Your quote is nothing but opinion, no examples, no numbers crunched.

And they expect people to register to read this juvenile propaganda, before you can read the poorly written article.

Your claims that Ben and Tesla were primarily motivated by greed completely lacks any level of logic or reason.

Just because Ben was a self made moderately rich man, doesn't mean his motives were based on greed.

That Tesla was a bad business man and spent all his money on research is more of an indication that he cared nothing for money, not greedy at all. There is no evidence that raising the minimum wage has any effect on employment or inflation, although many studies have been done on the subject.

The minimum wage was highest in 1968, which was a pretty good year economically.

www.newyorker.com...


The second chart shows the unemployment rate going back to 1948. If there was a strong relationship between the minimum wage and over-all employment, the unemployment rate would have risen during the nineteen-sixties and fell back during the nineteen-seventies and eighties. In fact, the reverse happened.


Notice this site posts actual numbers to back their conclusions.



So that Tesla made the equivalent of millions supports your opinion that he did it altruistically? That Franklin who wrote books on how to make money and was a rampant capitalist businessman supports you belief he was doing everything for altruism?

Baffling.

The quotes etc were referencing research by a couple of qualified economists. Not my fault you didn't like what you read. Most research shows minimum wage increases at the least cause unemployment, and they do cause rises in the cost of living. That restaurant that went bankrupt in the USA as a result of the court ruling to raise the way of the servers. Prices in the restaurant went up massively to cover the pay (sounds a lot like inflation doesn't it?). Oh, then it shut down because people stopped going in there. Was actually a thread on ATS on it. In fact you should type 'minimum wage' into the ATS search engine and have a peruse through all the sackings and closures that resulted from raising it.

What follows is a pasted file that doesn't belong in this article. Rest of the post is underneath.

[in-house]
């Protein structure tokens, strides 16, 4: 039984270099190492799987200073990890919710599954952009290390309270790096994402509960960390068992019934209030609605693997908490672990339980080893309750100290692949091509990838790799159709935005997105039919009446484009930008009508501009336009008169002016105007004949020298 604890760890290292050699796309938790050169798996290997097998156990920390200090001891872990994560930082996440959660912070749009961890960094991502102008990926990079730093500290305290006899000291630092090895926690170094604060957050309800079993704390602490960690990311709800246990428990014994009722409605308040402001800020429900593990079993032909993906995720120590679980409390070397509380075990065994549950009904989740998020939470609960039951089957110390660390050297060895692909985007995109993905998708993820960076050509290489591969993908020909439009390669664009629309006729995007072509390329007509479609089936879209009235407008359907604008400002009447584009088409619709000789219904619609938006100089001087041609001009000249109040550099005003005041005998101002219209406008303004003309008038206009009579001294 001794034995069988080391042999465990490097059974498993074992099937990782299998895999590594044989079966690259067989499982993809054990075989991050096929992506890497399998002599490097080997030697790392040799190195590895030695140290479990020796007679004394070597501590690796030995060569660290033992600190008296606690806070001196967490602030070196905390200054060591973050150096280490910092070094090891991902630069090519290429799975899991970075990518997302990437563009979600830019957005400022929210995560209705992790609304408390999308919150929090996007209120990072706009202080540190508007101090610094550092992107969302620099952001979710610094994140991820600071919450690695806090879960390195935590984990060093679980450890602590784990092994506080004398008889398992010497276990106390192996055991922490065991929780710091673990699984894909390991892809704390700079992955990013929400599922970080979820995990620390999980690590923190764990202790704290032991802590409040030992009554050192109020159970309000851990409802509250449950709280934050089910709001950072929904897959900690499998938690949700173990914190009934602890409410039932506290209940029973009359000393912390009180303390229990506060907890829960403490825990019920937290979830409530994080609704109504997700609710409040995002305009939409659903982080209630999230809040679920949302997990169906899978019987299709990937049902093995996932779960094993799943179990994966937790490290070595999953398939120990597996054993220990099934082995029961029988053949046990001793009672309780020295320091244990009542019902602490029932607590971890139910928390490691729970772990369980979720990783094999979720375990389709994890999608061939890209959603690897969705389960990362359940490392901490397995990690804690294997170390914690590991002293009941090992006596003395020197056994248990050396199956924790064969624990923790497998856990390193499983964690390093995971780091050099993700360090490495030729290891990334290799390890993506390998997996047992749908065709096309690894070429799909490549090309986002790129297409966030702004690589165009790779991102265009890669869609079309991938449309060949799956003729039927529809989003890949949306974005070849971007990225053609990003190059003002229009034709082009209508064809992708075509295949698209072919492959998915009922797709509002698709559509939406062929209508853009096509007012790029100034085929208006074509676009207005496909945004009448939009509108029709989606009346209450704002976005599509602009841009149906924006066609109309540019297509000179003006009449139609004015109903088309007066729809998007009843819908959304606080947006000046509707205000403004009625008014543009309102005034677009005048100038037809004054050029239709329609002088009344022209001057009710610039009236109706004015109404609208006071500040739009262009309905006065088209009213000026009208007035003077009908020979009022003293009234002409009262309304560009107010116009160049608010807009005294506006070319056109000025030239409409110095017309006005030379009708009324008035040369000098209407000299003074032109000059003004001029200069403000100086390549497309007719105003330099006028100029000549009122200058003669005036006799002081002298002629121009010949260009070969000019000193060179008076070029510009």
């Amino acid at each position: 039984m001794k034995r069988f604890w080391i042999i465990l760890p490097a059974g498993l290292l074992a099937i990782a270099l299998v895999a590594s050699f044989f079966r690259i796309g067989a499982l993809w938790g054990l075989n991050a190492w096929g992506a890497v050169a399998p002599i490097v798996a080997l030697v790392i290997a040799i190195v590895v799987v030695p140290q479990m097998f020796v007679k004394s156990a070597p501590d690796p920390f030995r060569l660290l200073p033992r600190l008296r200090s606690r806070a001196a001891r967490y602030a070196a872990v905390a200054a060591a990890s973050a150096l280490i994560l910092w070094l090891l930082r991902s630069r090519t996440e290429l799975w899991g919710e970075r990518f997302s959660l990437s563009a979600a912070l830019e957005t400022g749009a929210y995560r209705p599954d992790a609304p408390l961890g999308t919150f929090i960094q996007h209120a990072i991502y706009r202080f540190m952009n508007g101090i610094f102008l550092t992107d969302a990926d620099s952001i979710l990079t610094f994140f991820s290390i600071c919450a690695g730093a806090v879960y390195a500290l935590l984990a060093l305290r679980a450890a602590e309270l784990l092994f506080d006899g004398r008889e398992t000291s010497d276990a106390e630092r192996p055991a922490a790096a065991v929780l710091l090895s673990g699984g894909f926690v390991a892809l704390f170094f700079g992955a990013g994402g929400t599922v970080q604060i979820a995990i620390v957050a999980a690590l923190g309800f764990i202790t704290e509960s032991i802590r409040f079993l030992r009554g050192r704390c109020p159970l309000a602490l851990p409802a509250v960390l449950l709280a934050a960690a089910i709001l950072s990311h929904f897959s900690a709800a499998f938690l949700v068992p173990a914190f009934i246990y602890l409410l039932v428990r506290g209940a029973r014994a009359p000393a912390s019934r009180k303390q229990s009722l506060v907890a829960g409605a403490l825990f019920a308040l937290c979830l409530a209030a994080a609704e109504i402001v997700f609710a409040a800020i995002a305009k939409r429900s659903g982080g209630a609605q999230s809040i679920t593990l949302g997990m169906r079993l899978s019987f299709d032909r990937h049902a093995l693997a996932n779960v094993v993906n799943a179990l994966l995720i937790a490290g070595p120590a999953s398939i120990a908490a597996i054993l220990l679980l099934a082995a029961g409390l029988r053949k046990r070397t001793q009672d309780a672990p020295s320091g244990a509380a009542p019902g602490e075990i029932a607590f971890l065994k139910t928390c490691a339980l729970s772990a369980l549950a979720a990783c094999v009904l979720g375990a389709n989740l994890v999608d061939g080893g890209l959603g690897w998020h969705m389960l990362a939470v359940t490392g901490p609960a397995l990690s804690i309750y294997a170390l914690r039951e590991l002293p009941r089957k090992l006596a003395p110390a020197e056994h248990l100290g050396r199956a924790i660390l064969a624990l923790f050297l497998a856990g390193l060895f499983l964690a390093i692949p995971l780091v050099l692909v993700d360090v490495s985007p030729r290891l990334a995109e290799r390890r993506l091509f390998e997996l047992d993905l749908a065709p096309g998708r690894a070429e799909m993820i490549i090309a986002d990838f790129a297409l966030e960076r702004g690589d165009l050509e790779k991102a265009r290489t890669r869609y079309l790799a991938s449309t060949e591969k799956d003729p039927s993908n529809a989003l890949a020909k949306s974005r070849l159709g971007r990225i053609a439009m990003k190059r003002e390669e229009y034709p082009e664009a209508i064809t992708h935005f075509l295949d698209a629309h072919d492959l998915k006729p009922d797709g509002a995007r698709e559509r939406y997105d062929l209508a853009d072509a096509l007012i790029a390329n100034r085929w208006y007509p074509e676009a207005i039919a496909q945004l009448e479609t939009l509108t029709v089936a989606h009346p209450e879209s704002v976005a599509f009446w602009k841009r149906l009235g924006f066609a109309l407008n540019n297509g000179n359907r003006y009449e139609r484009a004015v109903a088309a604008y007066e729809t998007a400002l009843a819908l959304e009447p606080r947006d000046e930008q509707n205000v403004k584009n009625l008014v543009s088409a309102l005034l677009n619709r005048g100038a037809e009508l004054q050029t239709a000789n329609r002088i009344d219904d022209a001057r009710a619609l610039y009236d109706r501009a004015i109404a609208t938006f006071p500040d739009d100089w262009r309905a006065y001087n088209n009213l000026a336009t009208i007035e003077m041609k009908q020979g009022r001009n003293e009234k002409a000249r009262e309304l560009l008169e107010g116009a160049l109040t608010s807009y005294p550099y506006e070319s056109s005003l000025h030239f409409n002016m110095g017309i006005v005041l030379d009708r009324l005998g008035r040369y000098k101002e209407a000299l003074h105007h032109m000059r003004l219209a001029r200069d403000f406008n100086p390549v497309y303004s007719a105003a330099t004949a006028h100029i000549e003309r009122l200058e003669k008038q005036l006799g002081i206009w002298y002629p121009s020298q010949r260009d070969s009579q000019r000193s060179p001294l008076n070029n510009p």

Labour cost $10 an hour, item takes two hours to make, item cost $20. Labour costs $15 hour for 2 hours, and you think the purchase price will still be $20? No, it will be $30. You know, that sounds like inflation too. Then you get the middle class qualified staff who get shirty about only paid $2 more an hour than the totally unskilled people who didn't have to spend years in college and tens of thousands on their education, and who have now seen prices go up as their waiters and unskilled factory workers are getting higher wages. Short term, they'll strike for pay rises to get their old standard of living back (again feeding inflation). Perhaps I should have directed you to the 'wage push inflation' entry in the dictionary.

Benefits of a solid understanding of economics.

And no, you haven't posted any solutions as to how small companies can afford massive scale investment in R&D or equipment. Or why anyone will bother doing research that will take up a lifetime and probably have a null yield if there's no chance of a major payoff, or at least a high pay packet as a researcher. I will cut you some slack for medical stuff, as a lot of it in the past was for humanitarian reasons, by drs in their spare time.

Like I said, when asked to provide any back up yourself, you decline to engage or even respond on the matter. You haven't once posted any semblance of a workable system. You shown no comprehension of how a market economy functions or how mass production lowers prices, or the function of 'economy of scale' in providing cheaper goods to the consumer. Mass production/economy of scale and innovation for profit are THE reasons we have a wide range of luxury and high tech consumer goods affordable to most.

Example: economy of scale and mass production lowering prices. See this as a progression from a non Industrial society to modern, or a totally modern scenario moving from small scale production to mass.